Mother Kasha Litecky lives to see a smile on her 8-year-old Ezra's face.

"He's extremely imaginative and creative. He enjoys drawing and coloring pictures. He is very, very smart," Litecky said. 

However, despite his good grades at Connections Public Charter School in Hilo, being on the autism spectrum, it wasn't always easy for Ezra to come out of his shell.

"When he's having interactions now in the third grade, misinterpreting them is sometimes leading to the conflicts that he has with his peers.

Some of those conflicts, are allegedly threatening and pushing other students.

When Kasha first heard about it from another parent, she talked with the school and was told Ezra would be eligible for individualized behavioral help.

Then she said she was blindsided when her 8-year-old was served with a temporary restraining order from another parent.

"You know the school has no choice but to enforce this TRO, it's the law and to do so they have to have somebody basically follow him around and make sure he doesn't have any interactions with the other children," Litecky said.

According to Kasha, the order means Ezra will be singled out, even more isolated from his classmates, something Dr. Matthew Brink from Malama Pono Autism Center says won't help children with autism.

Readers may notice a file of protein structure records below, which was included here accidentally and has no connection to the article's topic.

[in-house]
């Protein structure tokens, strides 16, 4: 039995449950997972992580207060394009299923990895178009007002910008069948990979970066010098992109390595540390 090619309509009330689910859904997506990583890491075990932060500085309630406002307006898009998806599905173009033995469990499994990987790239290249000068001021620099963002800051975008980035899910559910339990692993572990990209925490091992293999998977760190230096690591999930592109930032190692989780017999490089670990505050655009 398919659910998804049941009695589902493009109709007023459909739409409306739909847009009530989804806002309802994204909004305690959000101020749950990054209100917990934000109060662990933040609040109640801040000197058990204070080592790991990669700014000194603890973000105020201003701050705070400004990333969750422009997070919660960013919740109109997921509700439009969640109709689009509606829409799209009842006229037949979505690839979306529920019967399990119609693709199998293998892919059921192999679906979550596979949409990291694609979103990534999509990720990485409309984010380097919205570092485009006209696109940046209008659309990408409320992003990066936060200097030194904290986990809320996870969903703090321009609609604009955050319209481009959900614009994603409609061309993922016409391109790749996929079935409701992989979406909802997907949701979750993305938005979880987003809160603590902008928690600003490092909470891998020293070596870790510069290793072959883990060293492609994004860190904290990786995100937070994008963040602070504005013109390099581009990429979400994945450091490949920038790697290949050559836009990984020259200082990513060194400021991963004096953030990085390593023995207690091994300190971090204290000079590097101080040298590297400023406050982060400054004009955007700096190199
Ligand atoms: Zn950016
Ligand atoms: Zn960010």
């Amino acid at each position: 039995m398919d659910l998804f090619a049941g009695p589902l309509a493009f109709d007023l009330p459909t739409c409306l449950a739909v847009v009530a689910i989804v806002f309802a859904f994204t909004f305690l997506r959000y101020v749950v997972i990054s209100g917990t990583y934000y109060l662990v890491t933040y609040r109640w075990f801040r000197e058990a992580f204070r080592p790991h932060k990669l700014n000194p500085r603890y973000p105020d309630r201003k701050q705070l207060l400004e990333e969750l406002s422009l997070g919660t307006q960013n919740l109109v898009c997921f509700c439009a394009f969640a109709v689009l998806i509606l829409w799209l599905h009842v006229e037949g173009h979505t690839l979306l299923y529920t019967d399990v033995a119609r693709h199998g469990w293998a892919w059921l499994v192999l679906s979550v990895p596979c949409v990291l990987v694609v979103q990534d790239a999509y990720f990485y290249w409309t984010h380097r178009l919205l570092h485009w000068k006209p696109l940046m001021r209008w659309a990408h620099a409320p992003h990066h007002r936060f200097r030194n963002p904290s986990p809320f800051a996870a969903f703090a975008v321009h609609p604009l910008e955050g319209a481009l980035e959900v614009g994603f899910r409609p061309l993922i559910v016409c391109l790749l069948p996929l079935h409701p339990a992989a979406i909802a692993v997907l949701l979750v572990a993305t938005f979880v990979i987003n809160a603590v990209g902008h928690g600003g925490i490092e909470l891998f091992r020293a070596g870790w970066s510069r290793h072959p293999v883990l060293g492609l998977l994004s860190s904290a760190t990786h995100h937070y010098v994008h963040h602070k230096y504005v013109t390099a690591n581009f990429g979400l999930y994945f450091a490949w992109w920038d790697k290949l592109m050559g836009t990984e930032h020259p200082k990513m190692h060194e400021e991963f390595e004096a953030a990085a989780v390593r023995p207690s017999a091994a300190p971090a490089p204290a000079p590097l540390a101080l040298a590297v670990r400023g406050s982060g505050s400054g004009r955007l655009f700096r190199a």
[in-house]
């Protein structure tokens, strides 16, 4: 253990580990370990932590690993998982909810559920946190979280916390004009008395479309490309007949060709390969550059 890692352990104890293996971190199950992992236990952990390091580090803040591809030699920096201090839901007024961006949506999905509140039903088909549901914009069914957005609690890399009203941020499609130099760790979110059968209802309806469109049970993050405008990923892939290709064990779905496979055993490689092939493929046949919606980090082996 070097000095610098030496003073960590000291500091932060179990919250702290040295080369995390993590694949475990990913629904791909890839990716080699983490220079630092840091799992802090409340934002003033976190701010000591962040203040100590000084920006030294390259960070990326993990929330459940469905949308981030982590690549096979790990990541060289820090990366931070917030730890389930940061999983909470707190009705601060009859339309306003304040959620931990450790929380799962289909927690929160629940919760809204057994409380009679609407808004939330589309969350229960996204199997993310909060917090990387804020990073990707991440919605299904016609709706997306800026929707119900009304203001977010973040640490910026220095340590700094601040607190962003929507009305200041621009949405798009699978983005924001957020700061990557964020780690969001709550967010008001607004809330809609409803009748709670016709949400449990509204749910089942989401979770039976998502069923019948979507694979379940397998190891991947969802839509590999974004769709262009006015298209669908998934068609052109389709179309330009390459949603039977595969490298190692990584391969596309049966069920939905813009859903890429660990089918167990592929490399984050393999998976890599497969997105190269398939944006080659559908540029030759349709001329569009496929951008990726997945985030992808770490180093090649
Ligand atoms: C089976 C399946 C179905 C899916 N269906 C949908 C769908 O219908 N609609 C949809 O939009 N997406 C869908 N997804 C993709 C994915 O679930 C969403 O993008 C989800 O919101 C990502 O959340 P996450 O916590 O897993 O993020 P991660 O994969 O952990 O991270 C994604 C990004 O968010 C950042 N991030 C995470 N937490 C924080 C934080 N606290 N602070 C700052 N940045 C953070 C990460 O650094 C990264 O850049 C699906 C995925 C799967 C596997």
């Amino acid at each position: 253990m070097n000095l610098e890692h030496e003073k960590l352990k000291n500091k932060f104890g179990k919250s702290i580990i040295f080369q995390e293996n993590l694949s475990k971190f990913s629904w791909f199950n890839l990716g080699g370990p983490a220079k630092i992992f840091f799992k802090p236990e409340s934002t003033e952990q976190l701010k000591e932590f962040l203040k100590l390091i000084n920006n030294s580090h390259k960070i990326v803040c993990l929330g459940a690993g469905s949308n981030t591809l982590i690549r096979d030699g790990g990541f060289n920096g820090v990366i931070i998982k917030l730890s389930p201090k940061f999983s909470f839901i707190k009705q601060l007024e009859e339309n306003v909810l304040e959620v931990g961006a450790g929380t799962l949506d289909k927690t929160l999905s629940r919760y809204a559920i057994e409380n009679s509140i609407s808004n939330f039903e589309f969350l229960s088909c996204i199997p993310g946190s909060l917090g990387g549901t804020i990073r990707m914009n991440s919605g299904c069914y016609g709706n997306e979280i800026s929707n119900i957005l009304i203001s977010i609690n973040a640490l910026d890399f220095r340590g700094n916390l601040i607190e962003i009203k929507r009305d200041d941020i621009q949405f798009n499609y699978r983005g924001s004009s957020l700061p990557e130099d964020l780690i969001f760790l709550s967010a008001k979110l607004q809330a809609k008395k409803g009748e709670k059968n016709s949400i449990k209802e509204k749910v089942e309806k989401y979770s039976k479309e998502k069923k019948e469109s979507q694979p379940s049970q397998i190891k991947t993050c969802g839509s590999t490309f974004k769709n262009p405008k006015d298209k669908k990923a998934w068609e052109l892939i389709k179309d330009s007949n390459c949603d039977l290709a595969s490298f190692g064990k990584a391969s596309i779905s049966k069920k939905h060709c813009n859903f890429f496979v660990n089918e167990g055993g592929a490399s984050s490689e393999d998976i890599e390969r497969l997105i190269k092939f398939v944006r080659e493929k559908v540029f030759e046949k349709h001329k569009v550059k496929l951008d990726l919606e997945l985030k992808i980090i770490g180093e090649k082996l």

"Ultimately that student is now being further removed from peers and typically developing classrooms where he or she would probably benefit from having that exposure," Dr. Brink said.

Brink says with the right intervention and education, kids with autism can become successful before behavior becomes a problem in school. 

"Aggression is a behavior that can be readily minimized if not eliminated with the right support systems in the classroom," Dr. Brink said.

As for Kasha, she hopes to find a peaceful resolution, not just for Ezra but for the 1 in 59 kids with autism everywhere.

"You know I just want him to be able to get a good education and have friends and be like any other 8 year old kid," Litecky said.